• Manufacturing: CPSs are vital to preserving our national competiveness in manufacturing. They can improve processes by sharing real-time information among the industrial machines, manufacturing supply chain, suppliers, business systems, and customers. They enable complete optimization of a manufacturing plant, where information can be communicated among industrial machines.
  • Healthcare: Rising healthcare costs, an aging population, and diminishing medical resources are driving health-care providers to seek technological innovations. CPSs are used for real-time and remote monitoring of the physical conditions of patients to limit patient hospitalization or to improve treatments for disabled and elderly patients. CPSs also enable intelligent operating rooms and hospitals and the development of physical prostheses. Health CPS will replace traditional health devices in the future. Figure 3 shows an example of medical robotic CPS (D’Auria and Persia, 2017). CPSs are poised to transform the healthcare delivery and services. Context-aware Medical CPS can detect human errors in medical environment and are patient safety centric (Li, et al., 2015).
medical robot
Figure 3: An example of Medical Robot
  • Renewable energy: Development of renewable energy has been in the forefront of public interest and is of high priority for policy makers. Smart power grids are CPSs where sensors and other devices monitor the grid to control it and provide better reliability and improve the energy efficiency. Smart devices and CPSs interact to reduce energy consumption, increase safety and security, and improve inhabitants’ comfort.
  • Transportation: Development of CPSs have an impact on the design of future aircraft and air traffic management systems. CPS technologies can greatly reduce or eliminate accidents caused by human errors. Individual vehicles and the infrastructure can communicate with each other, sharing real-time information about traffic, location, or issues, in order to prevent accidents or congestion, improve safety, and ultimately save money and time.
  • Agriculture: CPSs can be used to create more modern and precise agriculture. CPSs can collect fundamental information about the climate, the ground, and other data, in order to realize more accurate systems of agricultural management. Precision agriculture and food security can be achieved through the integration of CPS technologies with agricultural and food systems.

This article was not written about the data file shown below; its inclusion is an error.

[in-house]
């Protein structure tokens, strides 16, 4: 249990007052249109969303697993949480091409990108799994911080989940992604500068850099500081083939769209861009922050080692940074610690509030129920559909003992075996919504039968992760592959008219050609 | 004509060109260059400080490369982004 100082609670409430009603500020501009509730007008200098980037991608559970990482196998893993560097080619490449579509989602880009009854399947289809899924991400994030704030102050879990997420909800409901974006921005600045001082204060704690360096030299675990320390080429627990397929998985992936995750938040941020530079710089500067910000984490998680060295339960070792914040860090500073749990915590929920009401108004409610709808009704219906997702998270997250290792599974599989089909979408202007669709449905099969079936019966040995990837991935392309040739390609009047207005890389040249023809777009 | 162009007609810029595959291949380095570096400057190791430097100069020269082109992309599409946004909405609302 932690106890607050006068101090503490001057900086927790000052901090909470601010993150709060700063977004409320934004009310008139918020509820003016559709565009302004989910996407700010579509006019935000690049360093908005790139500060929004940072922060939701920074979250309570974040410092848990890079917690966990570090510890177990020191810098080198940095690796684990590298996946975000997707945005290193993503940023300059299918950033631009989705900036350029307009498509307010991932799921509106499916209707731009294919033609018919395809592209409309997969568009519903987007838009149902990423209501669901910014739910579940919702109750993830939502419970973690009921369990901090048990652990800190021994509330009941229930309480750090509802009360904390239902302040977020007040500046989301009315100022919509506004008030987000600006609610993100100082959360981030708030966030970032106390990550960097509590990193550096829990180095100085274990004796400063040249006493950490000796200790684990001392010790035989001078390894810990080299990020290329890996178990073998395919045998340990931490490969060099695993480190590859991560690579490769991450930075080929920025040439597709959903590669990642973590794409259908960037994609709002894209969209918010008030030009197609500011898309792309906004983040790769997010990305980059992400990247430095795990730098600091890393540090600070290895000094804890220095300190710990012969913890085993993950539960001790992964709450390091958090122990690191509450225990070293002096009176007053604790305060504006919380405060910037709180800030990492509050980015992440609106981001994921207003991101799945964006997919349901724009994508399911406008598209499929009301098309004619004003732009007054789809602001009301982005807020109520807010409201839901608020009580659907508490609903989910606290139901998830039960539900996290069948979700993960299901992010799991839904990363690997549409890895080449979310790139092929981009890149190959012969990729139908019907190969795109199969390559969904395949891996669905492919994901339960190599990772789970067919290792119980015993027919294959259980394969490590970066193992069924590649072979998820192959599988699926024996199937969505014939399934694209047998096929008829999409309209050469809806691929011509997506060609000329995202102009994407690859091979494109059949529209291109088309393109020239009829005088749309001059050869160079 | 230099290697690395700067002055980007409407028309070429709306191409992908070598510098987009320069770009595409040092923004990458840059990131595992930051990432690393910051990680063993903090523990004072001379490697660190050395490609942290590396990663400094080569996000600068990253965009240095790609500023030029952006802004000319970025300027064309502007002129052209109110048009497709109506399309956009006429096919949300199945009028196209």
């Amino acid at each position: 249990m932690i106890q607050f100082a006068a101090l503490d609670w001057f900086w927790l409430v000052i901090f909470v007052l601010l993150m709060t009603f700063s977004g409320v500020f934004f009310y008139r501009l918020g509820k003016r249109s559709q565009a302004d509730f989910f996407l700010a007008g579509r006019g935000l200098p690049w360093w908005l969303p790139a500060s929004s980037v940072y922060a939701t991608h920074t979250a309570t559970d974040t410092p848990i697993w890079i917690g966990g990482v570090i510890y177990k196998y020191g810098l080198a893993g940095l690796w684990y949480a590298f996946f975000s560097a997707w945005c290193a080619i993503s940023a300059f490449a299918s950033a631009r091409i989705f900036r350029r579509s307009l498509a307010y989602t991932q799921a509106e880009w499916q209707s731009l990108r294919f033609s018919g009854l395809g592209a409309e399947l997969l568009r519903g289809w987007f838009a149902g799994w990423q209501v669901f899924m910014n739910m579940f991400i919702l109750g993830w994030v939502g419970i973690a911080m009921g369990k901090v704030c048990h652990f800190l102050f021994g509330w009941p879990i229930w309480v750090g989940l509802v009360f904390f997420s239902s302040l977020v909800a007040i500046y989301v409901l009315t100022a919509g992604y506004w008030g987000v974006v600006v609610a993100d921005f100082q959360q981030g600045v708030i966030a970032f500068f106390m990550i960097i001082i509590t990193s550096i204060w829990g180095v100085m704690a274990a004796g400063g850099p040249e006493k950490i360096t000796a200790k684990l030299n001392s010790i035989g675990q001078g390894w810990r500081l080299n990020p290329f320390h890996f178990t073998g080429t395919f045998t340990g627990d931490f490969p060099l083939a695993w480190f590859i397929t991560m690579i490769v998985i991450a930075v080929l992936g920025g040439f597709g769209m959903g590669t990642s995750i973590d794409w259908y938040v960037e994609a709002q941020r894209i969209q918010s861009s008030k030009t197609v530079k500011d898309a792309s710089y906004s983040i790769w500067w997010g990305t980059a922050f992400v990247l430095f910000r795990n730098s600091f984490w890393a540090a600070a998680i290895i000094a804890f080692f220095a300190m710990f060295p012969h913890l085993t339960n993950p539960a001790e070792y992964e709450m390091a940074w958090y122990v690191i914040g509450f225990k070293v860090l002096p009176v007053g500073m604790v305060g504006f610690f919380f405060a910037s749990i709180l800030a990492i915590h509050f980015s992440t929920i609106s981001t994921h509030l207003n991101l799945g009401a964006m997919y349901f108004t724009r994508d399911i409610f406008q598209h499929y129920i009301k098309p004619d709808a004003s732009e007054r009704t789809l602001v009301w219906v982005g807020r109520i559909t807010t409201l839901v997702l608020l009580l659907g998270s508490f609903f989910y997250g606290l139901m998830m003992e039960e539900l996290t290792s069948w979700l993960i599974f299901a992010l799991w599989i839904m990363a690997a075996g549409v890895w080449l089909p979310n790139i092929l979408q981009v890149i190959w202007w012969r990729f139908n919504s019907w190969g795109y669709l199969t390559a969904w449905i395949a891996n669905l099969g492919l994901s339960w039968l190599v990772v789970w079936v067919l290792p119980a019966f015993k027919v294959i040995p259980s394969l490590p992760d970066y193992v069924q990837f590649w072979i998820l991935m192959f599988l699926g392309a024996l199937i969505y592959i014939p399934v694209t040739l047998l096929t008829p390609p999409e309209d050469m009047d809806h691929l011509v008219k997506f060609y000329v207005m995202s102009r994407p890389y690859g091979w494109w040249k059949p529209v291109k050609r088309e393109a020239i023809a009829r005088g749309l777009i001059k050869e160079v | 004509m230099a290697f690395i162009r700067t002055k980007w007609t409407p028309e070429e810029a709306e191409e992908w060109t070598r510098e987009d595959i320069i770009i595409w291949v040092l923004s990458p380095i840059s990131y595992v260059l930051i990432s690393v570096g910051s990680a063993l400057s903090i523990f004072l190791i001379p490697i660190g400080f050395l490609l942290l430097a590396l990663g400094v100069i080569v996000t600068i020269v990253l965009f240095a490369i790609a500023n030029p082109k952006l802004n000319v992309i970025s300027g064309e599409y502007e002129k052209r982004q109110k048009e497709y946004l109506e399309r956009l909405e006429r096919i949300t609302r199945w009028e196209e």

• Computer networks: CPSs can boost cyber environments to better understand systems and users’ behaviors. The integration of CPS functionality into social networks can make a profound impact. Popular social networks and e-commerce websites store users’ navigation information and analyze the information to predict interests and make recommendation for friends or products.

Other applications include military systems, assisted living, traffic control and safety, process control, instrumentation, aircraft, robotics, trains, water management systems, logistics, education, and research. The list is long, impressive, and growing rapidly.

Challenges

A CPS presents some challenges that are not always found in a classical business information system or embedded system. Some of the hard technical challenges include:

  • Data heterogeneity: Systems need to be able to support a great number of different applications and devices. Digital devices use different communication protocols such as Bluetooth, Zigbee, RF, and infrared.
  • Reliability: Reliability and safety are basic requirements because of how actuators affect the environment. Any failure of the CPS components can lead to degradation of the system, which may cause major harm to life and property.
  • Data management: It is necessary to store and analyze big data from different connected devices, process them, and show real-time results.
  • Privacy: Since CPSs manage large amounts of data, including sensitive information like health, gender, religion, and many others, significant issues about data privacy are raised
  • Security: CPSs are based on heterogeneous applications and wireless communications, which often raise critical security issues. Security has become a global issue.
  • Real-time: CPSs must ensure that they have the bandwidth or system capacity needed to meet time-critical functions because failures on time of actions can cause permanent damages.

A challenge in the developing and designing CPSs is the large differences in various engineering disciplines involved, such as software and mechanical engineering. CPSs require a highly skilled workforce, encouraging multidisciplinary collaborations between academia and industry.

Conclusion

CPSs integrate computing and physical processes. The economic potential of CPSs is vastly greater than what has been realized, and major investments are being made worldwide to develop the technology. Technical advances in CPS will enable capability, adaptability, scalability, resiliency, safety, security, and usability that will far exceed the simple embedded systems of today.

Sadiku, M. N. O., Wang, Y., Cui, S., & Musa, S. M. (2017). Cyber-Physical Systems: A Literature Review. European Scientific Journal, ESJ, 13(36), 52. https://doi.org/10.19044/esj.2017.v13n36p52